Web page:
Climate Change

Croatia announces at COP26 that it would stop using coal in 2033 or sooner

Croatia COP26 stop using coal 2033 sooner

Photo: British PM Boris Johnson (left), Andrej Plenković and UN Secretary-General António Guterres (Government of the Republic of Croatia)

Published

November 3, 2021

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Published:

November 3, 2021

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Croatia intends to lower carbon emissions by 45% by 2030, Prime Minister Andrej Plenković said at the COP26 in Glasgow and revealed a plan to abandon the use of coal in 2033, but also to make efforts to achieve the goal sooner than that.

Croatia scheduled a coal exit by 2033, matching Slovenia’s still unofficial plan. The move leaves Bosnia and Herzegovina, Serbia, Kosovo* and Turkey as the only countries in Southeastern Europe without any deadline.

Prime Minister Andrej Plenković revealed the decision in a speech at the United Nations Climate Change Conference COP26 in Glasgow and stressed the government would “push to do it even earlier.” He also said his country would cut greenhouse gas emissions by 45% from the 1990 levels by 2030, arguing the target is “highly aspiring” for Croatia. The European Union aims for a 55% decrease.

One million trees per year

Croatia will protect 30% of the part of the Adriatic Sea under its jurisdiction and plant an additional one million trees per year, according to Plenković, who cited the need to offset emissions from tourism. In his words, climate change will irreversibly deteriorate the quality of life, but ambitious actions can mitigate the effect.

Croatia is targeting a 39% share of renewables in final energy consumption in 2030, compared to the EU’s 32% goal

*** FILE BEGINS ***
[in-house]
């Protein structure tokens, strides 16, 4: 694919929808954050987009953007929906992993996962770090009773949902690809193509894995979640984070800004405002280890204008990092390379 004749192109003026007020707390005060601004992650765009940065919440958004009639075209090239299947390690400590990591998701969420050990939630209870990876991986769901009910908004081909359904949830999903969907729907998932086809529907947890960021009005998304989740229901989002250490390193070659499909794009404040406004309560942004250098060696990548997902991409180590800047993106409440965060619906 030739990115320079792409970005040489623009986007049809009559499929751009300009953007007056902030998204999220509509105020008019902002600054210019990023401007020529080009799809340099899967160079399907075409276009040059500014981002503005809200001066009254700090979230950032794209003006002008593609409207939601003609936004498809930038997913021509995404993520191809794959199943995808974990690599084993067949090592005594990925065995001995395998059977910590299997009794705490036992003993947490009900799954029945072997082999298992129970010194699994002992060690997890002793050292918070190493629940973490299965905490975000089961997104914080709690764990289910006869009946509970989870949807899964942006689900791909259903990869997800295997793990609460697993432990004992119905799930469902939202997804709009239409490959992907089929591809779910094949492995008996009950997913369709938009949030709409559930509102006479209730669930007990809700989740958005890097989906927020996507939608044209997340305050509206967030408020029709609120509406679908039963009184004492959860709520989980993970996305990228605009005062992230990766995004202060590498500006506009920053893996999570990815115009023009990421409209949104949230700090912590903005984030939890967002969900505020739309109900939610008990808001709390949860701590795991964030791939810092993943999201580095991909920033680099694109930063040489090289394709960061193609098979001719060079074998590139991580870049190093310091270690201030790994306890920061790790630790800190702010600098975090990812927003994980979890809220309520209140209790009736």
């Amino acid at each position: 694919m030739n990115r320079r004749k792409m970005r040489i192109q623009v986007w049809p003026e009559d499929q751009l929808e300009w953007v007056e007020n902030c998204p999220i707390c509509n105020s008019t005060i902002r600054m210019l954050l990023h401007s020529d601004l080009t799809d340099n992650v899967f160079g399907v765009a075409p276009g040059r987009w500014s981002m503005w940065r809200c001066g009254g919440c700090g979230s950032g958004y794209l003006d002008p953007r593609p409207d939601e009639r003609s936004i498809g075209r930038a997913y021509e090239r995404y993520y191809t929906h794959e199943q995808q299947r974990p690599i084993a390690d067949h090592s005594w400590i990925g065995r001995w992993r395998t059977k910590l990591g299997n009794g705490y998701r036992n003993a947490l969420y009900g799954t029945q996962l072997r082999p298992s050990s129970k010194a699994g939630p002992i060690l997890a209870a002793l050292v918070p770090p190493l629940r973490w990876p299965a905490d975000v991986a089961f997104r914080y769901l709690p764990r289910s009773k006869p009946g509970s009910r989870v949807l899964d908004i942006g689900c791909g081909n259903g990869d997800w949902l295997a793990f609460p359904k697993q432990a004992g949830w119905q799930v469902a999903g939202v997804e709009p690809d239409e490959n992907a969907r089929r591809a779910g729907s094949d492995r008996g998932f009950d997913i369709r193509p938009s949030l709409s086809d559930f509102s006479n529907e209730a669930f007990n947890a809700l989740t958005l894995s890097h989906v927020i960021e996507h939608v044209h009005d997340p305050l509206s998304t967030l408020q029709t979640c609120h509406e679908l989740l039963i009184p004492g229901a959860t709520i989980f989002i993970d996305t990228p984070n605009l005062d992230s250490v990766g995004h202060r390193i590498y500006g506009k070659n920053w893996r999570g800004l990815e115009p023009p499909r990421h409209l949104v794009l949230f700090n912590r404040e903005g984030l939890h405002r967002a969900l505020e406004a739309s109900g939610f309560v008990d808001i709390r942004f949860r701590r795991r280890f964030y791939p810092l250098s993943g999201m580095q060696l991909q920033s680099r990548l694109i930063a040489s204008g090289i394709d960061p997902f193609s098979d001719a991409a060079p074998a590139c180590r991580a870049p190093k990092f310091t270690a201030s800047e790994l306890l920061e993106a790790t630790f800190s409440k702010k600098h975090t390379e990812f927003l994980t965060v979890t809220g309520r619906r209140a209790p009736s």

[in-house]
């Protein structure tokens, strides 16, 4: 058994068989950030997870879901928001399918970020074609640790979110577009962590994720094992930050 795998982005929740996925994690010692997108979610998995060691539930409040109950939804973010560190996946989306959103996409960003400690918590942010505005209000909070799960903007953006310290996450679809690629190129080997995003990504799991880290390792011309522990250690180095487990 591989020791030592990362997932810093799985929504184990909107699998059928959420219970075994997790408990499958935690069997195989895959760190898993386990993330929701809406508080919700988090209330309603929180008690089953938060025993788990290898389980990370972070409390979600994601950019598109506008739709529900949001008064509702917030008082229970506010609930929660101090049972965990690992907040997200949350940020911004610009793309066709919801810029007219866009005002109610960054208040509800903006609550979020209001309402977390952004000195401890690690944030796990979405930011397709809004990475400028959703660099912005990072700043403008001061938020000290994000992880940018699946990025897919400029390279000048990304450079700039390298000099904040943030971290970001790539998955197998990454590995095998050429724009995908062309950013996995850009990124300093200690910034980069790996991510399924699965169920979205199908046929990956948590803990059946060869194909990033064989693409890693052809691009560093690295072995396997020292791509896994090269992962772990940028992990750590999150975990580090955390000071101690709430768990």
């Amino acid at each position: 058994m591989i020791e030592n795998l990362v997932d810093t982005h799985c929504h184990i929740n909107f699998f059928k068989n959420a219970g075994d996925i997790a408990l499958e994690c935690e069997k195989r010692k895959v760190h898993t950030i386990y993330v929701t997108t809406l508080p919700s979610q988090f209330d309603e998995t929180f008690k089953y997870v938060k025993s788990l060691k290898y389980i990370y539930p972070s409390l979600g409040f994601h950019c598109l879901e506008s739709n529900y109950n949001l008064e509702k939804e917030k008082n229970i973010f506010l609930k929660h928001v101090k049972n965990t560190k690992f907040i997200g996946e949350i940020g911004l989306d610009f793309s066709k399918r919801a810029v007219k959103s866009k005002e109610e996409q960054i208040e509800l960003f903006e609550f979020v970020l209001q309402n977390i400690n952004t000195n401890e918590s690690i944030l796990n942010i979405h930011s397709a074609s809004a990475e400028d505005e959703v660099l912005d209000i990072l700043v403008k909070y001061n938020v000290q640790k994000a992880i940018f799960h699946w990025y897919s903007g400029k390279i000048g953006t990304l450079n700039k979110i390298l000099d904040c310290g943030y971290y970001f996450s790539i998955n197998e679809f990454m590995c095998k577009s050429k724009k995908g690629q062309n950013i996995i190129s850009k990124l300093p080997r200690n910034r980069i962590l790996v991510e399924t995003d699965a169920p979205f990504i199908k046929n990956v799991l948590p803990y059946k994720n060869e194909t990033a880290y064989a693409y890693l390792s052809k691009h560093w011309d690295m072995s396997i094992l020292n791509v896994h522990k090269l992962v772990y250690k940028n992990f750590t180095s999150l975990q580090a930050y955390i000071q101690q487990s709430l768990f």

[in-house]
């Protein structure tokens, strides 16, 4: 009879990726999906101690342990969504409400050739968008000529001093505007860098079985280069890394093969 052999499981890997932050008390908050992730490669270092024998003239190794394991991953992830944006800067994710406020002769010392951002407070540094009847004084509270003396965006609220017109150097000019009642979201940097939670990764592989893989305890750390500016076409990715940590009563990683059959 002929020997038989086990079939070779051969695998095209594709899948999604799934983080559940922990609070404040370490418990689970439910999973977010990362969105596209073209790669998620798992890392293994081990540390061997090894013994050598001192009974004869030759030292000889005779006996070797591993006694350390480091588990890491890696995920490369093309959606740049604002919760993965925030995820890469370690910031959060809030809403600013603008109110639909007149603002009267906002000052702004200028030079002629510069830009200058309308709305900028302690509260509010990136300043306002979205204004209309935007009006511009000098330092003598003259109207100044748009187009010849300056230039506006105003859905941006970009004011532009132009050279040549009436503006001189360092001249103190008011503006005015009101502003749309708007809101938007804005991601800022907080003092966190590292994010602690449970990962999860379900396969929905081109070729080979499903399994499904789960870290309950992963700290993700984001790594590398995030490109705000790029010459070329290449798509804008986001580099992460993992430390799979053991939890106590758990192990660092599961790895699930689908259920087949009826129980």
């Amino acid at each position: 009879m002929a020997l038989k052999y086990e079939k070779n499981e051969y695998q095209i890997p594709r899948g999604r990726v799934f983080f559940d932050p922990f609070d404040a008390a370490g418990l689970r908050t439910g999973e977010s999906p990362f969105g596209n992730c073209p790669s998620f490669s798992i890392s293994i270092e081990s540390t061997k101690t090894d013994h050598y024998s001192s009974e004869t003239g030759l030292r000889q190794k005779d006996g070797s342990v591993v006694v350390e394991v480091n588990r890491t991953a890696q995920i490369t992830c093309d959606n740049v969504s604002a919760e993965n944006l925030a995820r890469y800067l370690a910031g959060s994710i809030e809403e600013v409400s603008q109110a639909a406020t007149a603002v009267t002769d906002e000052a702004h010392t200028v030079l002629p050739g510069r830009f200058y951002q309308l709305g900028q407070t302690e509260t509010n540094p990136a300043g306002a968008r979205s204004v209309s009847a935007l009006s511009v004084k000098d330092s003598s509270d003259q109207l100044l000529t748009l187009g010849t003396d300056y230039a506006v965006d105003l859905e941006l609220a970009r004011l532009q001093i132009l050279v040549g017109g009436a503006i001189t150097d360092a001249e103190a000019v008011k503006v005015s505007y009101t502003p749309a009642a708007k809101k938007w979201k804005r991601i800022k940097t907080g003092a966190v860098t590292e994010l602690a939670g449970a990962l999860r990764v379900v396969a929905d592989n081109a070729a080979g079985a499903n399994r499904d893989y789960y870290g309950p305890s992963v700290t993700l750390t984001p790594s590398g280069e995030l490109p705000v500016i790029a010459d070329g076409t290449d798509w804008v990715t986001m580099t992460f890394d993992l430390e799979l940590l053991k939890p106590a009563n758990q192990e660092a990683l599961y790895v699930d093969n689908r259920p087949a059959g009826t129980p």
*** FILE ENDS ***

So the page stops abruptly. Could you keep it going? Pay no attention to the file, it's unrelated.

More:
The prime minister noted Croatia has the fourth-lowest carbon footprint per capita in the EU, at 70% of the bloc’s average, and that 38% of its land is under protection. The rate of carbon absorption per inhabitant is two times higher than the EU average, Plenković underscored.

Croatia is targeting a 39% share of renewables in final energy consumption in 2030, against the EU’s 32% goal, the head of government said. “We must all bear our share of responsibility. Fighting climate change requires challenging adaptation and enormous efforts by economies and societies worldwide. The cost of not doing so will be immeasurably greater,” Plenković stated.

Croatia has only one coal plant

The country has only one coal-fired thermal power plant – Plomin 2 or Plomin B. Its capacity is 217 MW. It was supposed to work until 2040, but Plenković now confirmed state-owned power utility HEP Group should make plans for earlier closure. Environmentalists protested earlier this year against plans to rehabilitate the defunct Plomin 1.

Plomin 2, built in 2000 in Istria, includes a desulfurization unit and a facility for the removal of nitrogen oxides from flue gas. The domestic media learned of plans to switch it to biomass. There is also speculation that a new unit could be built and connected to the liquefied natural gas (LNG) terminal in the nearby island of Krk.

A total of 16 European countries are now coal free, or have official coal phaseout dates until 2030. A further five including Croatia have coal phaseout dates after 2030, Europe Beyond Coal said. Greenpeace urged the government to push the deadline forward to at least 2030 and not to replace coal with fossil gas or nuclear energy.

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